This book reframes theoretical, methodological and practical approaches to public administration by drawing on complexity theory concepts.
It aims to provide alternative perspectives on the theory, research and practice of public administration, avoiding assumptions of traditional theory-building. The contributors explain both how ongoing non-linear interactions result in macro patterns becoming established in a complexity-informed world view, and the implications of these dynamics. Complexity theory explains the way in which many repeated non-linear interactions among elements within a whole can result in processes and patterns emerging without design or direction, thus necessitating a reconsideration of the predictability and controllability of many aspects of public administration.
As well as illustrating how complexity theory informs new research methods for studying this field, the book also shines a light on the different practices required of public administrators to cope with the complexity encountered in the public policy and public management fields. This book was originally published as a special issue of the Public Management Review journal.
Table of Contents
Introduction – Complexity theory and public management: a ‘becoming’ field
Elizabeth Anne Eppel and Mary Lee Rhodes
1. Association between decisions: experiments with coupled two-person games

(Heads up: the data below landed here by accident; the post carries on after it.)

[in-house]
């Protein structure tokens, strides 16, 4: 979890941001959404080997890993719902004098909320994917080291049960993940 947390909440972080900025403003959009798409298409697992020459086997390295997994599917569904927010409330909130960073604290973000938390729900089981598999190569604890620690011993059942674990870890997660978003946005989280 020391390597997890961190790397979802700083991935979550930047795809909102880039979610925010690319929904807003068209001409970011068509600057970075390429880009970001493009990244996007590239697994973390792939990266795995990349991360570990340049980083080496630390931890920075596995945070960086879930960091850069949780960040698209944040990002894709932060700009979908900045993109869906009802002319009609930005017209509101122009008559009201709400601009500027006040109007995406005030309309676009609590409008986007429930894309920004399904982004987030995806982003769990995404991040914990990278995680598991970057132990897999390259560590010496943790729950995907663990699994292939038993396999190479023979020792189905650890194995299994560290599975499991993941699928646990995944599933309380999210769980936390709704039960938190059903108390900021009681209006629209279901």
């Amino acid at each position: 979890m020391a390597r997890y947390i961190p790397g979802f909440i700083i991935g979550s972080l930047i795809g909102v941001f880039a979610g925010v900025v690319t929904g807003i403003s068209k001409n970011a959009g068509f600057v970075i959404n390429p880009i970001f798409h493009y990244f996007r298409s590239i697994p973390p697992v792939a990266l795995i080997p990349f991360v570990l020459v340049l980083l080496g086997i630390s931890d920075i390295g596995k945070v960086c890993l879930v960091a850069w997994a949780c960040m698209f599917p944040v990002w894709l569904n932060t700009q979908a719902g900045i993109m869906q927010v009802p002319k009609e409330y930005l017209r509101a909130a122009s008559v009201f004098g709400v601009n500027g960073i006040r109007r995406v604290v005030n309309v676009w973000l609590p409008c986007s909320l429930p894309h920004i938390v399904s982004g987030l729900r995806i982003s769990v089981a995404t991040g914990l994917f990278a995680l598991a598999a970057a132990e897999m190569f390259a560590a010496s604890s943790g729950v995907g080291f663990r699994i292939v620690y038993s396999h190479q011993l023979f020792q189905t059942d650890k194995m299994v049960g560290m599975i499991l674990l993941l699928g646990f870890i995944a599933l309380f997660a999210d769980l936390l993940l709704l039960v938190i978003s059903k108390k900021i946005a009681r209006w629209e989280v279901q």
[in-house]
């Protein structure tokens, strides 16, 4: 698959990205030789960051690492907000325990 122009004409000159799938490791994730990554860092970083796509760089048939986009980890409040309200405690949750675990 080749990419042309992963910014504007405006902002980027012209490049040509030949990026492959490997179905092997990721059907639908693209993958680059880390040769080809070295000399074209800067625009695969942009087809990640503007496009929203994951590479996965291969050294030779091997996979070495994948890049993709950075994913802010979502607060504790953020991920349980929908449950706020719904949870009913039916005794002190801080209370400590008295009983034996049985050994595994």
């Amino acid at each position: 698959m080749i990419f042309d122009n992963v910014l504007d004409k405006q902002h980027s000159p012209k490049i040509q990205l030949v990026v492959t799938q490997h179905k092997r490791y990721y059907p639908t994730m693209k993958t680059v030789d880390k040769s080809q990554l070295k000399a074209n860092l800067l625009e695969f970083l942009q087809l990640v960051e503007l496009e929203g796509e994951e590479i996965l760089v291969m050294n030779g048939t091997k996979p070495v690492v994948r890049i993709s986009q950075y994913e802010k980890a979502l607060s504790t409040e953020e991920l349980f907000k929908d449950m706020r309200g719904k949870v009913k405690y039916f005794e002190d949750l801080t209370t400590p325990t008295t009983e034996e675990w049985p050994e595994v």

Peter Koenraad Marks and Lasse M. Gerrits
2. Understanding the influence of values in complex systems-based approaches to public policy and management
3. ‘What insights do fitness landscape models provide for theory and practice in public administration?’
Mary Lee Rhodes and Conor Dowling
4. Engaging with complexity in a public programme implementation
Walter Castelnovo and Maddalena Sorrentino
5. Bridging complexity theory and hierarchies, markets, networks, communities: a ‘population genetics’ framework for understanding institutional change from within
6. Utilizing complexity theory to explore sustainable responses to intimate partner violence in health care
Claire Gear, Elizabeth Eppel and Jane Koziol-Mclain
7. Sustainability of collaborative networks in higher education research projects: why complexity? Why now?
Amanda Scott, Geoff Woolcott, Robyn Keast and Daniel Chamberlain
8. Cultivating resiliency through system shock: the Southern California metropolitan water management system as a complex adaptive system
Jack W. Meek and Kevin S. Marshall
Elizabeth Anne Eppel is a Senior Research and Teaching Fellow in the School of Government at Victoria University of Wellington, New Zealand. Her research interests are complexity in public policy processes, governance networks, and collaborative governance.
Mary Lee Rhodes is Associate Professor of Public Management at Trinity College Dublin, Ireland. Her research is focused on complex public service systems and the dynamics of performance. Her current research is on the nature and dynamics of social innovation and impact, and she is developing research on social finance, and resilience of urban systems.